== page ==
In an effort to determine Extension Forage Crop Agronomists attitudes and perceptions regarding clover use, a survey was prepared and distributed throughout the USA (10). The survey was sent to 104 state and area agronomists in 43 states with a 68% return.

As expected, there was a wide range of responses to each statement. In many cases this was related to geographical differences in adaptation of various clover species and/or the types of forage systems typically used by producers. The mean responses nonetheless provide much insight regarding the attitudes of extension agronomists (and presumably the producers with whom they work) relative to various aspects of clover usage.

Statements regarding clovers for which respondents provided rankings can be placed into three categories: (i) problems or concerns; (ii) benefits or opportunities; and (iii) general attitudes regarding clover usage. Mean rankings provided an indication of the importance of various items relative to each other. However, for discussion purposes in this paper, we have grouped responses into four categories: highly important, import- ant, relatively unimportant, and highly unimportant.

No problem or concern fell into the "highly important" category, but lack of producer realisation of clover benefits and perception of poor persistence were ranked as important. Bloat, the cost of clover seed, grass competition, soil acidity, the perception that clovers require too much management, and low soil phosphorus or potassium levels were considered relatively unimportant factors overall, but some individuals did rank some of these as being important in their area.

Potential opportunities or benefits associated with growing clovers ranked much higher. The ability of clovers to improve forage quality was ranked as highly important. The possibility of better grazing management for increasing clover populations, better distribution of pasture growth, biological nitrogen fixation, increased forage yield, and the potential for offsetting animal disorders were ranked as important factors.

With regard to general attitudes regarding clovers, there was a highly important ranking overall regarding whether the participants considered themselves to be advocates of the use of legumes. Furthermore, the concepts that clover usage is becoming more feasible and that more profitable operators use clovers were both ranked as important.

Farm demonstrations were ranked overall as being a highly important educational technique, while magazine articles and educational meetings were ranked as important. Publications, news releases, and videotapes or slide/tape sets were ranked as relatively unimportant. Questions relating to computer use and Internet access will be included on future surveys.

Limitations to adoption of improved grazing manage- ment

Since the establishment of the USDA Cooperative Extension Service in 1914, public agency advisors have been encouraging livestock producers to adopt improved grazing management practices. In recent years "Sustainable Agriculture " has become the banner for advocates of ecologically sound grazing land practices. Numerous grazing research and education projects have been funded with Sustainable Agriculture Research and Education grants at the national, regional, state, and local levels. While many producers have adopted recommended practices, millions of hectares of grazing lands in the USA and worldwide are still either producing below their biological potential or are deteriorating due to mismanagement. We might ask, "Why, with the plethora of research findings and documentation of the benefits of improved grazing management, do producers fail to adopt these practices?" As researchers and teachers who are involved with pasture and grazing, it is easy to believe that if producers would just adopt our recommendations, their farms would be more profitable and their lives more comfortable. It is frustrating when they do not. Do producers doubt the validity of our research? Frequently they do, but more often the answers are to be found in economic and social considerations rather than in the biological or physical sciences (3).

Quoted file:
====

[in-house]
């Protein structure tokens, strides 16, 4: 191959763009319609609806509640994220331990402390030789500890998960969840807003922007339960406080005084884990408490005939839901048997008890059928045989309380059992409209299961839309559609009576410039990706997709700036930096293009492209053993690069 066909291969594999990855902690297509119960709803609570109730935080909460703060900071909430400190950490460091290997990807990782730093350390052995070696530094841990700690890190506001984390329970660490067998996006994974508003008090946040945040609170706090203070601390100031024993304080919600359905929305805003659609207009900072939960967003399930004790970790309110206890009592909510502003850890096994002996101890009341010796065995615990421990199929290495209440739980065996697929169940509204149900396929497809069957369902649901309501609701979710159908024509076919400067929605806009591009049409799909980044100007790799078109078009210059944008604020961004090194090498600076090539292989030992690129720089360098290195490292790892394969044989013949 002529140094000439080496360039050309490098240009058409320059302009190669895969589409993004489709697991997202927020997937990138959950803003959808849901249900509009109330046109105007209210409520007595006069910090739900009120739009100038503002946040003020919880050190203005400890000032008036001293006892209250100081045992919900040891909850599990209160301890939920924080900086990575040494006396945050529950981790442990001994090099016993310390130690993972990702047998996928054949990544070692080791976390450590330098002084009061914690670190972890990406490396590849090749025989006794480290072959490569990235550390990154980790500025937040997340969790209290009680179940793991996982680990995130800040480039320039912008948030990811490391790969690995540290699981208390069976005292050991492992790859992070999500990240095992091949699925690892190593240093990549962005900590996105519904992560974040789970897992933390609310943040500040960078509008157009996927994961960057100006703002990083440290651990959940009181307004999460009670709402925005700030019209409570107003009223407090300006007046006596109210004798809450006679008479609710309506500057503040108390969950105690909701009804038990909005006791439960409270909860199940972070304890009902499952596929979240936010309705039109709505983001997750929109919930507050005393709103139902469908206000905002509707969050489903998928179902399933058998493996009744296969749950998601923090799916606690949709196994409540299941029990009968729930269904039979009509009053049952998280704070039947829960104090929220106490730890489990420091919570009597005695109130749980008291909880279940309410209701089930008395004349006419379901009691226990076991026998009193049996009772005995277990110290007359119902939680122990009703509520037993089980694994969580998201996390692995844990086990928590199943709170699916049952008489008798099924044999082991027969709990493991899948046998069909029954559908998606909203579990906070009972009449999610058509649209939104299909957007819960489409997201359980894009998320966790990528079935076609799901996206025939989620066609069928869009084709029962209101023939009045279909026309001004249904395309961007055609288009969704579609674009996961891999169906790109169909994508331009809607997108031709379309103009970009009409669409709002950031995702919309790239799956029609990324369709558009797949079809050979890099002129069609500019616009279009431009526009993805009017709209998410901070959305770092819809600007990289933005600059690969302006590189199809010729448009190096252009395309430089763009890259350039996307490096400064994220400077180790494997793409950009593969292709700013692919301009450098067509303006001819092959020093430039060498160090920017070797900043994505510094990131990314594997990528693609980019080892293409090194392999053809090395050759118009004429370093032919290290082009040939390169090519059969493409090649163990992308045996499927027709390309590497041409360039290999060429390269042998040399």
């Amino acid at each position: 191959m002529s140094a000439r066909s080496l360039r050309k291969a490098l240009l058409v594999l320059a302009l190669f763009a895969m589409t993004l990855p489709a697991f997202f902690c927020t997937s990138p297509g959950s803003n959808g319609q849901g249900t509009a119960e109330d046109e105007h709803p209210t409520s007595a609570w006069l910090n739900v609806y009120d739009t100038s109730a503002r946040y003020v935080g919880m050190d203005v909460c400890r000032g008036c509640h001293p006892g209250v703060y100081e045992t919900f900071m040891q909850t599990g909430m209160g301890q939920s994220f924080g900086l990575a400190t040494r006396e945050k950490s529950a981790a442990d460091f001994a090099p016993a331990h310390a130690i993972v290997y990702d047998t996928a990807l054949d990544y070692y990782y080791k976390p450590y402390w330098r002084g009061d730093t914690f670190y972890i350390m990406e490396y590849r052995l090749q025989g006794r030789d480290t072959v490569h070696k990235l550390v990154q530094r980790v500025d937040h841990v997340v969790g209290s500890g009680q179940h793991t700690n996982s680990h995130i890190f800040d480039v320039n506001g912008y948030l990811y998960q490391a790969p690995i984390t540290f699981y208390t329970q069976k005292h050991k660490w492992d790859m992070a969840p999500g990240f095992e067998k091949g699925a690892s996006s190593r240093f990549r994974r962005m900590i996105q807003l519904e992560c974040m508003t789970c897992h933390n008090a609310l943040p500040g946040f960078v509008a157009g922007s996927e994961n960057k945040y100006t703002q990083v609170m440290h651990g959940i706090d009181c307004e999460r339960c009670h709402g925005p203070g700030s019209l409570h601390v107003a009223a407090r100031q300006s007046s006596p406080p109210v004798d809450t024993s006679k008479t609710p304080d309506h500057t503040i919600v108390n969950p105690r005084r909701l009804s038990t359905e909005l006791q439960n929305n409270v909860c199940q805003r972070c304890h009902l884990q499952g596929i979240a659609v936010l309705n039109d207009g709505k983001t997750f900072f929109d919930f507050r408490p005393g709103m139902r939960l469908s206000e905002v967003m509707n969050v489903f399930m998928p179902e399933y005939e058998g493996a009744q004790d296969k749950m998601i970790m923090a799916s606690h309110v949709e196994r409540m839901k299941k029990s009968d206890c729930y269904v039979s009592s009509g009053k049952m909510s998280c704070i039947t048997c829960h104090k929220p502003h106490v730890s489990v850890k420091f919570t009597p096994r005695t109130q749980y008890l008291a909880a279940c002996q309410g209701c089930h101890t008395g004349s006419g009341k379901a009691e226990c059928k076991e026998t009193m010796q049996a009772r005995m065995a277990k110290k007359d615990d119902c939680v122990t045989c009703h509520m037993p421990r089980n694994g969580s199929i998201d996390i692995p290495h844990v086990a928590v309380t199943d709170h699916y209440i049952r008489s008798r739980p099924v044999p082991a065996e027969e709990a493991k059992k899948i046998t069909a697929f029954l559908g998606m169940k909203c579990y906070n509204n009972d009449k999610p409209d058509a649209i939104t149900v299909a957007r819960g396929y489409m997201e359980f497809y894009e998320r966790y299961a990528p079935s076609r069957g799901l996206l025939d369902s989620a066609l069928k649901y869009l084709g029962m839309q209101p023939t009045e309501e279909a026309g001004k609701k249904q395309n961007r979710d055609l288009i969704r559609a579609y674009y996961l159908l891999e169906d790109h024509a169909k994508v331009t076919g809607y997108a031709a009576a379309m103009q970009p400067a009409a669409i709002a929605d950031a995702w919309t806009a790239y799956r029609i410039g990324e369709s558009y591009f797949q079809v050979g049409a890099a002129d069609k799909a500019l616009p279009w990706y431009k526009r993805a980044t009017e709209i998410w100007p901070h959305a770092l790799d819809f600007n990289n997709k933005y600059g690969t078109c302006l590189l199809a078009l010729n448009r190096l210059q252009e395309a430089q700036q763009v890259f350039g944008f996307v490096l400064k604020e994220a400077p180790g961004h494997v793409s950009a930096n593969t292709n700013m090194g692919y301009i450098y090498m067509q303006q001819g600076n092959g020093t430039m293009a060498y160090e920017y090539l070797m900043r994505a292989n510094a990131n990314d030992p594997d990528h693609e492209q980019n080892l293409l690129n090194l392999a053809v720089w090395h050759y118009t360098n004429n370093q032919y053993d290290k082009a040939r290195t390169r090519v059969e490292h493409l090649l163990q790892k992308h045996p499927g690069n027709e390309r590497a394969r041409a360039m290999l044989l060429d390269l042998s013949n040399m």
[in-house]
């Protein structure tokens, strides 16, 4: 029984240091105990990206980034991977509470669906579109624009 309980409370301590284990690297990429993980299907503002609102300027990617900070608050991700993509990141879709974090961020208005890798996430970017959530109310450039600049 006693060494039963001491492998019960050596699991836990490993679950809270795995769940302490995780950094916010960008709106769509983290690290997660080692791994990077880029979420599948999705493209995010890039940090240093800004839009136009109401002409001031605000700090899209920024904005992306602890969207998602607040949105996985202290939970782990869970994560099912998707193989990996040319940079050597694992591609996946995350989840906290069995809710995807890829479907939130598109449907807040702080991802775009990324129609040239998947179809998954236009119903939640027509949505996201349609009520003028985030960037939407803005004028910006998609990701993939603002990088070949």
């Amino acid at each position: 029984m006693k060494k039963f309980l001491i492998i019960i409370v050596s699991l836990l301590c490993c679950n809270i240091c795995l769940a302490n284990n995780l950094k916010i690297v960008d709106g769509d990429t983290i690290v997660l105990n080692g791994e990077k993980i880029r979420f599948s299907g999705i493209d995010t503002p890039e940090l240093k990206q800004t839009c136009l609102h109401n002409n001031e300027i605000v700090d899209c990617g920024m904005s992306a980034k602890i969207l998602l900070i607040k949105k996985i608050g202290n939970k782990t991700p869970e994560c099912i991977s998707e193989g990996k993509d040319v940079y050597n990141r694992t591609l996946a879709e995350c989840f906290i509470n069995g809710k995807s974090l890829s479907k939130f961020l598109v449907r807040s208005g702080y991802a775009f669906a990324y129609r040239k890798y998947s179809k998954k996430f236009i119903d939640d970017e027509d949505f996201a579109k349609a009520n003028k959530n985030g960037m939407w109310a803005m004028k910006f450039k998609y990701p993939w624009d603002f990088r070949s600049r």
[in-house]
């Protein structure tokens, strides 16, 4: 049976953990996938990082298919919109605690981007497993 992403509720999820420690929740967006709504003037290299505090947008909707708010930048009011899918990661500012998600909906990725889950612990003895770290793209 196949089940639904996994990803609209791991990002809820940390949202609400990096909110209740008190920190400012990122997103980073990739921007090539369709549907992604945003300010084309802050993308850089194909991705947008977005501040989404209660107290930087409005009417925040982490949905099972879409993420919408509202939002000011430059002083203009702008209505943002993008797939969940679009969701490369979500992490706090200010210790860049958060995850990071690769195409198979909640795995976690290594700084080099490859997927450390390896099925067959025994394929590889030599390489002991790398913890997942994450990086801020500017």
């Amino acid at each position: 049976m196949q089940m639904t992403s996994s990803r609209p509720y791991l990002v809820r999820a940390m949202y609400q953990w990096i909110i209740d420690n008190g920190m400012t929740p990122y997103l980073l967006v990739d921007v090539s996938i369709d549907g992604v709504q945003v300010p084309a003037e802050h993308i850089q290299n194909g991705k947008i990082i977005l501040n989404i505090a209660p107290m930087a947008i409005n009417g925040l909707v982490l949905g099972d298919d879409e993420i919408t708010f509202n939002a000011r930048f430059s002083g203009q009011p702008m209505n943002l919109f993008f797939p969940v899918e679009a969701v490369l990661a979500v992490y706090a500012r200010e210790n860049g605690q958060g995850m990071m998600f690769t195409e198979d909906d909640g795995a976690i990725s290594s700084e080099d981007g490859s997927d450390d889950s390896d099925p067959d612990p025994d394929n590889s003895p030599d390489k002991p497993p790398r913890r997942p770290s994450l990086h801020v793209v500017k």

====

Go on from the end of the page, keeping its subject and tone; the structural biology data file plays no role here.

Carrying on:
Economic comparisons based on small scale research trials can be very misleading. Gerrish et al. (4) reported that near contradictory economic conclusions could be drawn from the same physical data in a grazing trial depending upon the scale of interpretation used for the research results. Component studies that fail to account for expenses or income occurring prior to or subsequent to the actual research period often lead to erroneous economic conclusions. Livestock producers frequently detect the shortcomings of this type of research and are skeptical of the conclusions. Hence, they may consider recommendations associated with the research findings to be suspect. Producers are more likely to accept case study records of actual farming operations as an indication of whether or not a particular management strategy may increase their net return. This is also why producer testimonials can be particularly convincing and effective, as our friends in industry are well aware.

Extension advisors who have attempted to persuade producers to adopt some new technology have at one time or another invariably heard the statement, "But this is how we have always done it!". Perhaps that simple statement reveals the single greatest obstacle to improving grazing land management worldwide. There are several reasons why it may be easier to maintain the status quo than adopt new technologies. Lack of understanding and fear of change are the two greatest social obstacles to adoption of new technologies.

Lack of understanding may result from both the supply of misinformation as well as the lack of accurate information. The relatively small extent to which alfalfa is used as a grazing crop in the USA is a good example of how lack of understanding can limit the use of a crop. The two largest producers of alfalfa worldwide are the USA and Argentina, accounting for over 50% of alfalfa production worldwide. With over 10 million ha of alfalfa, only about 2.5 million ha are grazed in the USA. Contrast that to Argentina where 7 million out of 8 million ha are grazed. The primary difference is that Argentine ranchers understand the benefits which can be realized from grazing alfalfa while farmers and ranchers in the USA lack that basic understanding (3).